10 Sep 2014
September 10, 2014

The Danger of Saying “YES”

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Many years ago, I had a friend named Lori who once said to me, “People pleasers are dangerous people, because they are cowards.”  I never really knew at the time exactly what she meant by that statement, but what I know for sure now is that whenever I say YES to someone and I really want to say NO, I put two things into motion: Dishonesty and Resentment.  So, you may be thinking, “what’s so bad about that?”, especially if you hold the personal belief that in order to be perceived as a nice person, you must say yes to others.  The truth is, saying yes, when you want to say no, is people pleasing and it doesn’t serve anyone, even the person you say yes to.

Dishonesty:  When we say yes to someone and we truly don’t want to, we are being dishonest with that person.  Someone recently told me they had been asked by a girlfriend to be her maid of honor.  She said she didn’t really want to, but told her yes anyway.  I don’t know about you, but I wouldn’t want anyone to be my maid of honor, if she didn’t really want to.  Who wants a maid of honor that is telling other people that she really didn’t want to say yes?  I would much rather she just say no, because it was more than she could take on at the moment and ask me to find someone that would be able to give her 100% and have her heart in it.  So now, not only is there dishonesty between friends, the bride to be has a maid of honor that isn’t truly excited about being the maid of honor.  Nobody wins here and the people pleaser is certainly not doing her friend any favors, but rather offering disrespect.  people pleasing

Resentment: When we say yes and it isn’t an authentic yes, because we have too much on our plate already or it isn’t truly something we want to participate in, we create stress in our lives by over extending ourselves and we end up feeling resentful and angry in the long run.  These emotions eventually get expressed in an inappropriate or unhealthy way.  For example, resentment has a way of building up and then something finally acts as a final straw and we act disproportionately to a situation or it can even take a toll on our physical health..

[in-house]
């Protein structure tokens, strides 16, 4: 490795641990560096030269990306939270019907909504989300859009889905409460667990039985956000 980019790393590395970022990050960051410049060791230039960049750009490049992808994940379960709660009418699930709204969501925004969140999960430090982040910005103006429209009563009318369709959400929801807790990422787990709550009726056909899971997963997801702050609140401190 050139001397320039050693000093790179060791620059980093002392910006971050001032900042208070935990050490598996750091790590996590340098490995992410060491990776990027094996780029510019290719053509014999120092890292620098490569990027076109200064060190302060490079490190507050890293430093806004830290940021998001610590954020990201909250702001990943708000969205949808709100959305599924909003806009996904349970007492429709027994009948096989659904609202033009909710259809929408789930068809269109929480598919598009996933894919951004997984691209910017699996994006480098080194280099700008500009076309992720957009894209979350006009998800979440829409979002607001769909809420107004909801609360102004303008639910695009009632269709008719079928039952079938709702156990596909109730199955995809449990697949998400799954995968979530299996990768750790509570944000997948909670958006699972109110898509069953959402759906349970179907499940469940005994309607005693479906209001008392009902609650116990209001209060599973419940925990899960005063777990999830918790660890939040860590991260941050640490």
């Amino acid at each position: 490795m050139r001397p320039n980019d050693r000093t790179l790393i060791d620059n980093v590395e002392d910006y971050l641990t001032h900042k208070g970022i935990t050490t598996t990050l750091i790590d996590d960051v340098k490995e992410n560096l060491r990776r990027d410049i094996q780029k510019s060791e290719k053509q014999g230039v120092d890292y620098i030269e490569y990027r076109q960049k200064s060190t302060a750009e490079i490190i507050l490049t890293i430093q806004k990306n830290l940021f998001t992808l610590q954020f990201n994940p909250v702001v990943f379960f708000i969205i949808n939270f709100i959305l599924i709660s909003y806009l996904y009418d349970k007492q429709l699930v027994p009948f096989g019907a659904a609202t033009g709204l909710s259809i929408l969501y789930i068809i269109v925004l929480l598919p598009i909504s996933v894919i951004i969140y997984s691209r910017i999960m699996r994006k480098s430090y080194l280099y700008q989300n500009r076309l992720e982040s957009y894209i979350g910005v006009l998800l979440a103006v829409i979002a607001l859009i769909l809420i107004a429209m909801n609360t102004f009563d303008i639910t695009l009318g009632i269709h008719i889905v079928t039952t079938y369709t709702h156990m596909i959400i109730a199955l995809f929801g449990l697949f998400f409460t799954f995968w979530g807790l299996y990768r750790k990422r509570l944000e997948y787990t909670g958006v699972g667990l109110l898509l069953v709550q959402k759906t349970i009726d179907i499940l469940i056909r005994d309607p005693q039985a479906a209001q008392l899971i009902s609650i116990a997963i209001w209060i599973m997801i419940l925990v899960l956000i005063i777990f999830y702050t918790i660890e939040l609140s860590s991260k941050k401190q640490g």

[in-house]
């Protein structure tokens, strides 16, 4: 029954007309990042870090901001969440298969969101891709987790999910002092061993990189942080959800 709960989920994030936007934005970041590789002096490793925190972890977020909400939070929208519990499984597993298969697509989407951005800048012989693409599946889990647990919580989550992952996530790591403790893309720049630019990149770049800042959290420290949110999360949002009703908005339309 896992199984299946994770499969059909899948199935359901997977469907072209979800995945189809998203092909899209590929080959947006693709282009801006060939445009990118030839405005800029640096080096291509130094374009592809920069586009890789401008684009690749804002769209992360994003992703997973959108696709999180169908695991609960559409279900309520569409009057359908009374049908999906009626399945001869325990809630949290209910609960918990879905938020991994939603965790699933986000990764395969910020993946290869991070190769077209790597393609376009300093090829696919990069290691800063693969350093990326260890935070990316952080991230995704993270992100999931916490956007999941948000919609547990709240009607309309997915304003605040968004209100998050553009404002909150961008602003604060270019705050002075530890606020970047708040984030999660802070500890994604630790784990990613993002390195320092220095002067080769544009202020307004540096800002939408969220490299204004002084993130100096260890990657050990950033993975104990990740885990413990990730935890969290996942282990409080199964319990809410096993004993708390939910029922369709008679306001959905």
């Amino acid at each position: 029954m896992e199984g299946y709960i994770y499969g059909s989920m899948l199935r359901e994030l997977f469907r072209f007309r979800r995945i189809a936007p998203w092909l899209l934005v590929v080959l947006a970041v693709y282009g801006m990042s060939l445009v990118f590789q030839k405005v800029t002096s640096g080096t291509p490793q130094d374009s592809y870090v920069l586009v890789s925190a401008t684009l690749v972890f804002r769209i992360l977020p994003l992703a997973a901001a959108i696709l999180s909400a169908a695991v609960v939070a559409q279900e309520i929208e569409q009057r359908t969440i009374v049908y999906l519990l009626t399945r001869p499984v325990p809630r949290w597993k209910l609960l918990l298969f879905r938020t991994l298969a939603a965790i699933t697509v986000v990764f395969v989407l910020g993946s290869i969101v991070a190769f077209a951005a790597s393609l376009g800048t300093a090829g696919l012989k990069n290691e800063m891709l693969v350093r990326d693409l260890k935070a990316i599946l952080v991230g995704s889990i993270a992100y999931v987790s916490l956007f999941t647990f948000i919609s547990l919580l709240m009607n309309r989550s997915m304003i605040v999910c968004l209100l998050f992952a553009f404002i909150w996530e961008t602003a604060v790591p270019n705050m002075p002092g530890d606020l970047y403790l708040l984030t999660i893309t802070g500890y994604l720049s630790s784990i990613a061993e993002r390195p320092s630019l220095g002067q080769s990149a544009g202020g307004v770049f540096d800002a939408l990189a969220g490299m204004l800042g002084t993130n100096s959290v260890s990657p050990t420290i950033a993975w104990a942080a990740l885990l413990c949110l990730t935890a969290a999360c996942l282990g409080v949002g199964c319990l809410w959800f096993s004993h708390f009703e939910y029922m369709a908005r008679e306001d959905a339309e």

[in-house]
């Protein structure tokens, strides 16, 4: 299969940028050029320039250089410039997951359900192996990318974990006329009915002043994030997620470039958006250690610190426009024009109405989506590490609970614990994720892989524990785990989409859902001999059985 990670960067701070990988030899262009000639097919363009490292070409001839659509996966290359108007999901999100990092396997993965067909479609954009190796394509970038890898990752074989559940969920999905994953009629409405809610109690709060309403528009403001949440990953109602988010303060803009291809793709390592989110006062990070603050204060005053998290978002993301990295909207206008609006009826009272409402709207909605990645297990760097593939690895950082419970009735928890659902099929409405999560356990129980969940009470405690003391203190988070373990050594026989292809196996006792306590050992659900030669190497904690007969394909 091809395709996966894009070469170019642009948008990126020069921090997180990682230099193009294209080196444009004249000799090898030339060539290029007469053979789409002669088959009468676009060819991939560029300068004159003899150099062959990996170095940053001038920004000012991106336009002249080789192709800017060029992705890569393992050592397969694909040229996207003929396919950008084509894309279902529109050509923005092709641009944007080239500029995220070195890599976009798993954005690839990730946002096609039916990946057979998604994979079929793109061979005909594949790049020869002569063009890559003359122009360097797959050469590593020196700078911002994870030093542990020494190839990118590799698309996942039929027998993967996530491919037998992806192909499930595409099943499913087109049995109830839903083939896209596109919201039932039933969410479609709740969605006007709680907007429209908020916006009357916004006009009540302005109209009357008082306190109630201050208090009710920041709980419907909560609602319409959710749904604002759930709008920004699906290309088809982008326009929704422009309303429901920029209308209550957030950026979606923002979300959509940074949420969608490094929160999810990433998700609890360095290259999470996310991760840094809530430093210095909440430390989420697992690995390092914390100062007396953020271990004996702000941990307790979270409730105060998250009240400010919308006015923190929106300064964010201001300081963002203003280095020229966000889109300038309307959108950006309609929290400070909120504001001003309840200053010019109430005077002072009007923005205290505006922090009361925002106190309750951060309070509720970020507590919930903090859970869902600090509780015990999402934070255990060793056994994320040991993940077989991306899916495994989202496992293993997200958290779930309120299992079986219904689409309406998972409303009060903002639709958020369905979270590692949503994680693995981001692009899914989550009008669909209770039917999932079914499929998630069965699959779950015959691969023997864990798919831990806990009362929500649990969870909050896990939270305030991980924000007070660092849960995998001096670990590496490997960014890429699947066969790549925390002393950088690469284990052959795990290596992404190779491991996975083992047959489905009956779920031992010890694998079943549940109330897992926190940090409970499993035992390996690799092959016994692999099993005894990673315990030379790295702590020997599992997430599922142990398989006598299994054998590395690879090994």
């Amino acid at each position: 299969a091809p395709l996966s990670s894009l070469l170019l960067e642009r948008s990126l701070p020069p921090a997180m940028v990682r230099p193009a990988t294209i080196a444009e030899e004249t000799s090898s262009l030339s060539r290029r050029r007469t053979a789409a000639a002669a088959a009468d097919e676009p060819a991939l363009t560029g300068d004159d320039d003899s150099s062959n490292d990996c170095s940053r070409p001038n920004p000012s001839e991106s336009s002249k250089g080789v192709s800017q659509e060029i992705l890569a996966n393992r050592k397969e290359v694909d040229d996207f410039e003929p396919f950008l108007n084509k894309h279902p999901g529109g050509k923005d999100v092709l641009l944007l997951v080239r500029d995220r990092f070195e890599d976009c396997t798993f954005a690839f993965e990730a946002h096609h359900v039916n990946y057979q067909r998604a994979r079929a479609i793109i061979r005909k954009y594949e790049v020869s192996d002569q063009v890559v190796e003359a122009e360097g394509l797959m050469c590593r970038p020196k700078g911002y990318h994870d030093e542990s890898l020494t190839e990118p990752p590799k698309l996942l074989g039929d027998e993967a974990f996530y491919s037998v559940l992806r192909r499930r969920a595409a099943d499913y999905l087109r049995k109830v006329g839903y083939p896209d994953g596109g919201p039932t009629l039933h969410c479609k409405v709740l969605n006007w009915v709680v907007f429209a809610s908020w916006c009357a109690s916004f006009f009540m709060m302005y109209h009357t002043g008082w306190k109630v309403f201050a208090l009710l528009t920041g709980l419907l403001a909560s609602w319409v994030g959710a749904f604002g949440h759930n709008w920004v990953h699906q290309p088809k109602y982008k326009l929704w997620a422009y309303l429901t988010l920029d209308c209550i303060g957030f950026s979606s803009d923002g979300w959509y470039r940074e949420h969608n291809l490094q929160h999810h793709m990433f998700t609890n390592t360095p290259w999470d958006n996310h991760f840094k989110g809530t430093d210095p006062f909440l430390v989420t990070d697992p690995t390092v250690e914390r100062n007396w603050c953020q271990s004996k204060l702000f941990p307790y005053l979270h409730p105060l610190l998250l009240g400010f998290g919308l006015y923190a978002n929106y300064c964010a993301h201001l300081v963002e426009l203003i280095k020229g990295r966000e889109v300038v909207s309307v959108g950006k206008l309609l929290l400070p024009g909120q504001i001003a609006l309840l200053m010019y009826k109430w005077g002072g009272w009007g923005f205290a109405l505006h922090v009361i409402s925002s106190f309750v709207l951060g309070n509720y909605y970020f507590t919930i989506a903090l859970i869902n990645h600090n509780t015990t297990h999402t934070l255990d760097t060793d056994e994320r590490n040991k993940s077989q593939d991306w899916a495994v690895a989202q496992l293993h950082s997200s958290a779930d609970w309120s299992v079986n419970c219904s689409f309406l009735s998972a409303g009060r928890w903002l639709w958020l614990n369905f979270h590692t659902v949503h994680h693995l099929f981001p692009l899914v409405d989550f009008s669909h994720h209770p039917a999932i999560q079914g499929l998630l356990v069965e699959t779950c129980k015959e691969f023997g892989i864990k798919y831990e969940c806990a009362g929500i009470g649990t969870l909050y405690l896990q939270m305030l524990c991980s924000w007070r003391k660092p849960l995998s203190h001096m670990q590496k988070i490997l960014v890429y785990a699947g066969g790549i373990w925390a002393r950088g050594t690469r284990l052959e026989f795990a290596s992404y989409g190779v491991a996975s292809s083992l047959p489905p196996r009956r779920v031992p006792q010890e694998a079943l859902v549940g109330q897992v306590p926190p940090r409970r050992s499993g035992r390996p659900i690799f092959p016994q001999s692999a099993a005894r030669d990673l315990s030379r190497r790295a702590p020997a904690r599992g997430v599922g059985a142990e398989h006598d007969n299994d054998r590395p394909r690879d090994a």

I truly recommend adopting the practice of “Discomfort over Resentment”.
  It has worked miracles in my life.  I even say to people, “I am choosing discomfort over resentment here”, prior to sharing a no or setting a boundary. This simple statement alone lets down guards and opens up a space for authentic connection.

When it is uncomfortable to say no, but it is your truth or the best way to honor you, push through and set your boundary respectfully, with grace and just deal with a little discomfort on the front end, to avoid a whole lot of resentment on the back end.  Resentment and suppressed anger eventually pollute any relationship and it has a way of bleeding into all of our relationships, especially our relationship with self and our health.  A great response might be, “Thank you so much for considering me or asking me, but I just don’t have the time or energy to participate or contribute fully and be there for you, so I am sorry to have to say no at this time.”  Who wouldn’t respect that kind of response?

I think what my friend Lori really meant by people pleasers are dangerous, because they are cowards, is simply this:  You can’t count on a people pleaser.  You can’t trust that they will be there for you, even when they say they will be.  They may even go through the motions, but their heart won’t be in it or worse, they will not follow through with their commitment (because they didn’t have the guts to say no to your face), or if someone perceived as more important to please comes along, you’ll get dropped like a hot potato.  So, maybe the danger of a people pleaser is that you will probably end up being hurt or let down by them, because they didn’t have the courage to say no.

Bottom line, a people pleaser isn’t really trust worthy, because the real motivation to please is about being liked and seeking approval from others, because of a lack of self-approval and self-compassion.  The funny thing is, people pleasing is not really about the person they are attempting to please, it is all about the pleaser attempting to feel better about themselves.

To learn more check out this article: The 10 Signs That You Are A People Pleaser”